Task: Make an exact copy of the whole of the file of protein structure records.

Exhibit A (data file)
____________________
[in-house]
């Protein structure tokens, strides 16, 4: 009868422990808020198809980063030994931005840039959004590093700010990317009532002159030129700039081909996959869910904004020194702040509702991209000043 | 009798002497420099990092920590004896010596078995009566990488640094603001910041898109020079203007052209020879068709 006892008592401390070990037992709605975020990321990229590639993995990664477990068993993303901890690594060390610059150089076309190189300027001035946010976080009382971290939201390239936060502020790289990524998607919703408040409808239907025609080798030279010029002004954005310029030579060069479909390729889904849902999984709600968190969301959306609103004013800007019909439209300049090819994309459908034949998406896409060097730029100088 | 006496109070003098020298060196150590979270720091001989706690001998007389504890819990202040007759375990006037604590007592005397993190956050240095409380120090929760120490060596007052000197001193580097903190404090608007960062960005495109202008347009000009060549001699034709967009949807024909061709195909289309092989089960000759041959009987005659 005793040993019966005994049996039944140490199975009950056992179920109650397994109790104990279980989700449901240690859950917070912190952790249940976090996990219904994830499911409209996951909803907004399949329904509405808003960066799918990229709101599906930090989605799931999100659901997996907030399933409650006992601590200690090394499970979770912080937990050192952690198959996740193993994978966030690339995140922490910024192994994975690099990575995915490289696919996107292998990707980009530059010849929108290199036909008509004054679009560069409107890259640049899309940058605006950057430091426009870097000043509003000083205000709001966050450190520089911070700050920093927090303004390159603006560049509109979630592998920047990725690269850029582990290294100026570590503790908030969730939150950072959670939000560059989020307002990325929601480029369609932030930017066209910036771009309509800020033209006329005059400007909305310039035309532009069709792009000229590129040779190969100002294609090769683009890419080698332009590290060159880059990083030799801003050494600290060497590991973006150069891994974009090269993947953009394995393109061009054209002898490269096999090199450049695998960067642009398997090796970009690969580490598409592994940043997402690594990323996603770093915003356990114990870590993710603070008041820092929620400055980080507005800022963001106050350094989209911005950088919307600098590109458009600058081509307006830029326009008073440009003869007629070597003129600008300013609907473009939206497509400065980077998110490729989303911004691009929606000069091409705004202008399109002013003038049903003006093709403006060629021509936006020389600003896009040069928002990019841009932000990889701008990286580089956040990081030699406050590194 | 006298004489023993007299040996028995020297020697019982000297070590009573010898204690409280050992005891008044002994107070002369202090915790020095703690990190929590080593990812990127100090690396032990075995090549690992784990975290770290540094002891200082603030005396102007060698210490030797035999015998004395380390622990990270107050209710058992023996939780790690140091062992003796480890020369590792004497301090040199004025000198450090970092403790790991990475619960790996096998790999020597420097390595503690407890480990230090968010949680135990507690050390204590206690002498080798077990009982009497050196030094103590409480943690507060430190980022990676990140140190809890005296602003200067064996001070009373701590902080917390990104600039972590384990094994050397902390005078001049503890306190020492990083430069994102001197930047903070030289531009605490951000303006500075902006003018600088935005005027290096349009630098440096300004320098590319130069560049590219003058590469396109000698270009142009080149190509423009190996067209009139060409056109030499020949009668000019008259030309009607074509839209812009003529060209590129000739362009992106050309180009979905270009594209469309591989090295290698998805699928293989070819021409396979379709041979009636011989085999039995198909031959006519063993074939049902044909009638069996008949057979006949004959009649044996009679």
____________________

[in-house]
């Protein structure tokens, strides 16, 4: 009868422990808020198809980063030994931005840039959004590093700010990317009532002159030129700039081909996959869910904004020194702040509702991209000043 | 009798002497420099990092920590004896010596078995009566990488640094603001910041898109020079203007052209020879068709 006892008592401390070990037992709605975020990321990229590639993995990664477990068993993303901890690594060390610059150089076309190189300027001035946010976080009382971290939201390239936060502020790289990524998607919703408040409808239907025609080798030279010029002004954005310029030579060069479909390729889904849902999984709600968190969301959306609103004013800007019909439209300049090819994309459908034949998406896409060097730029100088 | 006496109070003098020298060196150590979270720091001989706690001998007389504890819990202040007759375990006037604590007592005397993190956050240095409380120090929760120490060596007052000197001193580097903190404090608007960062960005495109202008347009000009060549001699034709967009949807024909061709195909289309092989089960000759041959009987005659 005793040993019966005994049996039944140490199975009950056992179920109650397994109790104990279980989700449901240690859950917070912190952790249940976090996990219904994830499911409209996951909803907004399949329904509405808003960066799918990229709101599906930090989605799931999100659901997996907030399933409650006992601590200690090394499970979770912080937990050192952690198959996740193993994978966030690339995140922490910024192994994975690099990575995915490289696919996107292998990707980009530059010849929108290199036909008509004054679009560069409107890259640049899309940058605006950057430091426009870097000043509003000083205000709001966050450190520089911070700050920093927090303004390159603006560049509109979630592998920047990725690269850029582990290294100026570590503790908030969730939150950072959670939000560059989020307002990325929601480029369609932030930017066209910036771009309509800020033209006329005059400007909305310039035309532009069709792009000229590129040779190969100002294609090769683009890419080698332009590290060159880059990083030799801003050494600290060497590991973006150069891994974009090269993947953009394995393109061009054209002898490269096999090199450049695998960067642009398997090796970009690969580490598409592994940043997402690594990323996603770093915003356990114990870590993710603070008041820092929620400055980080507005800022963001106050350094989209911005950088919307600098590109458009600058081509307006830029326009008073440009003869007629070597003129600008300013609907473009939206497509400065980077998110490729989303911004691009929606000069091409705004202008399109002013003038049903003006093709403006060629021509936006020389600003896009040069928002990019841009932000990889701008990286580089956040990081030699406050590194 | 006298004489023993007299040996028995020297020697019982000297070590009573010898204690409280050992005891008044002994107070002369202090915790020095703690990190929590080593990812990127100090690396032990075995090549690992784990975290770290540094002891200082603030005396102007060698210490030797035999015998004395380390622990990270107050209710058992023996939780790690140091062992003796480890020369590792004497301090040199004025000198450090970092403790790991990475619960790996096998790999020597420097390595503690407890480990230090968010949680135990507690050390204590206690002498080798077990009982009497050196030094103590409480943690507060430190980022990676990140140190809890005296602003200067064996001070009373701590902080917390990104600039972590384990094994050397902390005078001049503890306190020492990083430069994102001197930047903070030289531009605490951000303006500075902006003018600088935005005027290096349009630098440096300004320098590319130069560049590219003058590469396109000698270009142009080149190509423009190996067209009139060409056109030499020949009668000019008259030309009607074509839209812009003529060209590129000739362009992106050309180009979905270009594209469309591989090295290698998805699928293989070819021409396979379709041979009636011989085999039995198909031959006519063993074939049902044909009638069996008949057979006949004959009649044996009679």